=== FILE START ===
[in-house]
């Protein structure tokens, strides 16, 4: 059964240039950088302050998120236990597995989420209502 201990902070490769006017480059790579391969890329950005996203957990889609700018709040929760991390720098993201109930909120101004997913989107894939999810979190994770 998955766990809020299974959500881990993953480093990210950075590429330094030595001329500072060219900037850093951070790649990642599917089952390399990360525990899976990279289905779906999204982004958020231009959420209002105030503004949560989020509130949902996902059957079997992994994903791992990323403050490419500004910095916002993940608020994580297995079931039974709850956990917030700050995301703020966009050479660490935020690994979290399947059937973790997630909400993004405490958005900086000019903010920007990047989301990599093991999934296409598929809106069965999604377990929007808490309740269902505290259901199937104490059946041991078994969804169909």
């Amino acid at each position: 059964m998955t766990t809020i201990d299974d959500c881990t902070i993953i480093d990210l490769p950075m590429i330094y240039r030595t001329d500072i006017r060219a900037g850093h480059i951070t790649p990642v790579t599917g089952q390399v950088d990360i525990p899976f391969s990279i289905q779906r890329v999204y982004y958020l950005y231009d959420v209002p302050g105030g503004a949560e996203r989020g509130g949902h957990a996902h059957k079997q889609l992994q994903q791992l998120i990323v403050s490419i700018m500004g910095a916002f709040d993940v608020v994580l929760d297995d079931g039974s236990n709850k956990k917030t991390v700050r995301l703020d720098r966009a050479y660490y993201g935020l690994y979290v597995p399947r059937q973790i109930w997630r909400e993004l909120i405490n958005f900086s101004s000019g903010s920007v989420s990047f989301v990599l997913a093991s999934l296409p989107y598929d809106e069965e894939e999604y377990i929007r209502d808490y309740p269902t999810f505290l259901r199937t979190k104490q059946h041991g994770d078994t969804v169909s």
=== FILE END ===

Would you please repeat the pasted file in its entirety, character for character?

[in-house]
């Protein structure tokens, strides 16, 4: 059964240039950088302050998120236990597995989420209502 201990902070490769006017480059790579391969890329950005996203957990889609700018709040929760991390720098993201109930909120101004997913989107894939999810979190994770 998955766990809020299974959500881990993953480093990210950075590429330094030595001329500072060219900037850093951070790649990642599917089952390399990360525990899976990279289905779906999204982004958020231009959420209002105030503004949560989020509130949902996902059957079997992994994903791992990323403050490419500004910095916002993940608020994580297995079931039974709850956990917030700050995301703020966009050479660490935020690994979290399947059937973790997630909400993004405490958005900086000019903010920007990047989301990599093991999934296409598929809106069965999604377990929007808490309740269902505290259901199937104490059946041991078994969804169909």
């Amino acid at each position: 059964m998955t766990t809020i201990d299974d959500c881990t902070i993953i480093d990210l490769p950075m590429i330094y240039r030595t001329d500072i006017r060219a900037g850093h480059i951070t790649p990642v790579t599917g089952q390399v950088d990360i525990p899976f391969s990279i289905q779906r890329v999204y982004y958020l950005y231009d959420v209002p302050g105030g503004a949560e996203r989020g509130g949902h957990a996902h059957k079997q889609l992994q994903q791992l998120i990323v403050s490419i700018m500004g910095a916002f709040d993940v608020v994580l929760d297995d079931g039974s236990n709850k956990k917030t991390v700050r995301l703020d720098r966009a050479y660490y993201g935020l690994y979290v597995p399947r059937q973790i109930w997630r909400e993004l909120i405490n958005f900086s101004s000019g903010s920007v989420s990047f989301v990599l997913a093991s999934l296409p989107y598929d809106e069965e894939e999604y377990i929007r209502d808490y309740p269902t999810f505290l259901r199937t979190k104490q059946h041991g994770d078994t969804v169909s």